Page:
Inskip Elementary School shooter gets 56 years in prison

Inskip Elementary School shooter gets 56 years in prison

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Mark Stephen Foster Mark Stephen Foster

By MONA NAIR
6 News Reporter

KNOXVILLE (WATE) - Mark Stephen Foster was sentenced Thursday to 56 years for shooting and wounding two Inskip Elementary School administrators in 2010.

Before pronouncing his decision, Judge Bob McGee said the maximum sentence is justified in each shooting and Foster shouldn't get less time because the wounds to then-Assistant Principal Amy Brace were less serious.

However, the judge also said the court can't ignore Foster's history of mental illness so he gave him some concurrent sentences. That removed eight years from the maximum for a total of 56 years.

Foster will be eligible for parole after he serves 30 percent of his sentence.

He was a fourth grade teacher at Inskip when he shot Brace and Principal Elisa Luna at close range in Luna's office shortly after a meeting when they told him they would not recommend renewing his contract.

Luna has to use a wheelchair as a result of her injuries.

Earlier in the hearing Thursday, Foster made a plea to the judge to lessen his sentence. "Let me start by saying, I'm glad no one died."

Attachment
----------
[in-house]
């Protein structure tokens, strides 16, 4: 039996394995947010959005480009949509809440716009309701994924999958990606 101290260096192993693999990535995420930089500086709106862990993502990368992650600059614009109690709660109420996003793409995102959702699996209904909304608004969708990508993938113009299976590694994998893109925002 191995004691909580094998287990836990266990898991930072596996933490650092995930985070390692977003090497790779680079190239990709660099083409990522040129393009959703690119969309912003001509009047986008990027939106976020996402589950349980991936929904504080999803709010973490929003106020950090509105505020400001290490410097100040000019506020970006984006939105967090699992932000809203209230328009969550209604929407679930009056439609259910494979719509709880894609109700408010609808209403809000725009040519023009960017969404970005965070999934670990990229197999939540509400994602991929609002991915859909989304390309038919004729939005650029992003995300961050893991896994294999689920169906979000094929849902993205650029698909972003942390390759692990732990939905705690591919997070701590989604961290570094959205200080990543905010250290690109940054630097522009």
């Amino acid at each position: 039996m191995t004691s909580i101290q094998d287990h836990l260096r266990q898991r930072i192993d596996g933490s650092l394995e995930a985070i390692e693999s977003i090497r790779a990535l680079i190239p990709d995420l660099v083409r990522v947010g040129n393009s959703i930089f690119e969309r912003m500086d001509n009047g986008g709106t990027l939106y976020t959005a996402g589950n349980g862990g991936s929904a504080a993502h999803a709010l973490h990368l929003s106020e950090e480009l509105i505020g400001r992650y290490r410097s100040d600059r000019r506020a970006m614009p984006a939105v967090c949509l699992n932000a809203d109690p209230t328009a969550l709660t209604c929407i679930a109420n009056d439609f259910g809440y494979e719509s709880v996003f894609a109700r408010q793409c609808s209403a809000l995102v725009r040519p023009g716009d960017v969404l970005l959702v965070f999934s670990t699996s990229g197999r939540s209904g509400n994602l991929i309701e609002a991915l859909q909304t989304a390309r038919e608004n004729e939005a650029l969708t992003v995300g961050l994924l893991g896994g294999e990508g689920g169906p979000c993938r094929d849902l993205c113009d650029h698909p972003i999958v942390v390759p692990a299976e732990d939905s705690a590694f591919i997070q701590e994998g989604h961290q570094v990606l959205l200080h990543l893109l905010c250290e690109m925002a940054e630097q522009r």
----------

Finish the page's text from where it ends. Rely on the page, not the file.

He and his lawyer, Robert Kurtz, described his life as laced with physical and mental abuse. "My history of mental illness started when I was a child," Foster said.

He also said because of his history with mental instability, he'd had 20 jobs in the 10 years, leading up to his stint at Inskip.

When his teaching job wasn't working out, "It was a breaking point in his life," Foster said. "I decided that if my contract was not renewed, I would kill myself."

"I apologize to the victims and their families, and I also apologize to Inskip students and their families," Foster said.

Prosecutor Leslie Nassios argued that abuse and mental illness were no excuse for the shootings.

"I think he weighed the risk. He was willing to go to prison forever and he accepted that because he was at the end of his rope," Nassios said.

The state also brought up the irreparable mental and physical trauma the victims will have for the rest of their lives, as well as the impact on the school community.

"This was a retaliatory act, and he took it out on two people not even responsible for this decision," Nassios said.

Foster took a plea deal in September, pleading guilty to two counts of attempted first degree murder, two counts of employing a firearm in a dangerous felony and a felony charge of carrying a firearm on school property.

Judge McGee accepted those pleas in October after hearing testimony from Brace and Luna, along with others who were at the scene.

Luna continues to serve as principal of Inskip Elementary.

Brace returned to Inskip about a month and a half after the shootings. She's now assistant principal at another elementary school, Sarah Moore Greene Magnet Technology Academy.

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